This review is also available on my blog, Read Till Dawn.When I originally saw this coming out, I thought it looked really dumb. I mean, a book about a girl who goes around setting up couples? How dumb would that be? I barely scanned the synopsis before clicking away, and never even gave it a try.Until a week ago, when I saw it sitting on a library shelf and grabbed it because, well, I might as well because it was there anyway. When I got it home and started reading, I realized that I'd made a mistake: The Fairy-Tale Matchmaker was nothing like what I'd expected to be - and it was much the better for it.After all, just for starters Cory's world is really fascinating. I read a lot of fairy-tale mashups, but this has to be one of my favorites. I mean, a world where people communicate by basket mail (which is just like texting, but way cooler) and various fairy-tale characters and stereotypes are all mixed together in a magical land that lives next to but is completely separate from the human world.Another great thing about The Fairy-Tale Matchmaker is that it's realistic (if the word can ever be applied to fairytale mashups) - Cory is an adult trying to find a job that suits her, and she bounces around doing odds and ends in the meantime. There's a beauty in watching the little random things come together in new ways, as by the end of the book Cory's found ways to make almost everyone's life a little bit better by introducing them to other people she's encountered in her wanderings. I like to think that this same sort of falling into place can happen in real life, though I know that's not always the case.My biggest trouble with the book, honestly, is the ending. Once things get a little darker for Cory and she starts uncovering the hardcore secrets her mother kept from her the book lost some of its appealing rationalism. There's a certain appeal in what happens, though, and I think that it just depends on what sort of mood you're in when you read it. For me it worked, though just barely, and I was interested enough in the turn things took that I immediately went and requested the sequel. I haven't gotten around to reading it yet, but I'll be sure to post a review once I do!

  • Angie
    2019-05-17 01:41

    Cory hates being a tooth fairy. She isn't very good at it and doesn't enjoy it, but her mom is a tooth fairy and convinced her it was the career for her. When she quits her mom is furious as is the Tooth Fairy Guild. Cory just wants to help people and wants to find a career that will let her do that. She starts taking odd jobs like babysitting (for Humpty Dumpty and the old lady who lived in a shoe), mowing yards (for the three little pigs of course) and doing inventory (for the lady selling seashells on the seashore). She also starts setting up her friends on dates trying to find them the perfect match. The Tooth Fairy Guild does not take quitters lightly and starts a campaign of harassment that follows Cory wherever she goes. They send rain and gnats and crabs and the big bad wolf. None of it convinces Cory that she should go back to being a tooth fairy. As the harassment escalates so does her determination to find something truly helpful to do.I had high hopes for this book as I really enjoy fractured fairy tales, but this book was a bit of a disappointment. I liked the fact that we got to see such a nice mixture of fairy tale characters, but I wanted more of a story. The story itself seems very disjointed with Cory moving from one odd job with a fairy tale character to another. The only truly cohesive thing seems to be the harassment by the TFG, but even that seems a bit extreme. I liked the ending and how Cory's matchmaking desires finally makes sense but I also thought it was a bit rushed. There was a lot of story about Cory babysitting and such but very little about what happens when she finds her true calling.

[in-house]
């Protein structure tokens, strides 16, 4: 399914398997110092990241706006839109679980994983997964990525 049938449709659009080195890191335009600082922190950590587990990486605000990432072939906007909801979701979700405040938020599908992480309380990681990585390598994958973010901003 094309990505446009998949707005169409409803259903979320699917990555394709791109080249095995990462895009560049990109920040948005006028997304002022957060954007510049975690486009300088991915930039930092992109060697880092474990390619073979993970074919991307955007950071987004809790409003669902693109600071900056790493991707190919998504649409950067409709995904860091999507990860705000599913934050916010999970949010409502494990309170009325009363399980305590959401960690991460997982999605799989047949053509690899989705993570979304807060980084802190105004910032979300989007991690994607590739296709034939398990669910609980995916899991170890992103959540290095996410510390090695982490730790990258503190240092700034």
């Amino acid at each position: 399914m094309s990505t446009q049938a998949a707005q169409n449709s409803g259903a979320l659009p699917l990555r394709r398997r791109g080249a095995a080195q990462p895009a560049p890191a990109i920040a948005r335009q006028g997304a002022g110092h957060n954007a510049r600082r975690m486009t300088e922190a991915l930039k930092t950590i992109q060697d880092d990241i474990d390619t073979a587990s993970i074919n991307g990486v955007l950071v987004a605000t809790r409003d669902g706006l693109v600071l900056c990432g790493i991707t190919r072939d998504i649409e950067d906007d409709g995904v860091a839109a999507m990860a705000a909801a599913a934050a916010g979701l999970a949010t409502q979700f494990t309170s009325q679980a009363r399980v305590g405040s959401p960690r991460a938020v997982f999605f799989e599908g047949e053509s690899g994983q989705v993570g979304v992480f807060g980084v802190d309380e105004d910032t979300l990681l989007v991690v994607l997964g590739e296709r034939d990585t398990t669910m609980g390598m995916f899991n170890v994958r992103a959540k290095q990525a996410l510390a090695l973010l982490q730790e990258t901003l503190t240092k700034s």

• Emma
    2019-05-17 21:43

    Grade: C-Release date: October 7, 2014This e-galley was provided by Bloomsbury and NetGalley in exchange for an honest review.The Good, the Bad, and the Ugly: Like I've said before, middle grade has been very hit-or-miss for me lately. Unfortunately, The Fairy-Tale Matchmaker was not one of the better ones I've read. Throughout the whole book, I felt very confused. There wasn't enough world-building - just many, many characters introduced - and the plot was much too slow for MG. It's mentioned in the synopsis that Cory takes up matchmaking, but that plot doesn't appear until at least 60% in. Most middle schoolers I know would give up if the plot took that long to develop. Also, throughout the entire book, I was very confused about the characters' ages. They talk a lot about dating and a school that sounds vaguely like high school, but most protagonists in MG are 11-13.Other stray observations, the sentences were a bit choppy. Voices weren't unique. I did like Cory's grandfather, and I wish we saw more with him. I also enjoyed seeing familiar nursery rhyme and fairytale characters. Plus, the Boogie Man actually boogies. The Verdict: Not at all what I hoped it would be. If you're unsure about The Fairy-Tale Matchmaker, I'd skip it if I were you.

  • Kenley
    2019-04-30 19:25

    I am a huge fan of E.D. Baker's books, and have been for a very long time. "Twisted" fairy tales also happens to be one of my favorite genres, so when I saw that E.D. Baker was releasing a new book, I was very excited. However, The Fairy-Tale Matchmaker did not quite meet my expectations. Whereas Serafina (the heroine in A Question of Magic) was very realistic, Cory is a slightly two-dimensional protagonist. I really, really liked the premise of the story, but the actual book did not carry through for me. I did love the background story and the fairy-tale characters like Miss Muffet and Humpty Dumpty sprinkled throughout, which is why this book is getting 3 stars. I would definitely recommend E.D. Baker's stories to any other fairy-tale enthusiast, just not this particular story.

  • Elevetha
    2019-04-26 18:21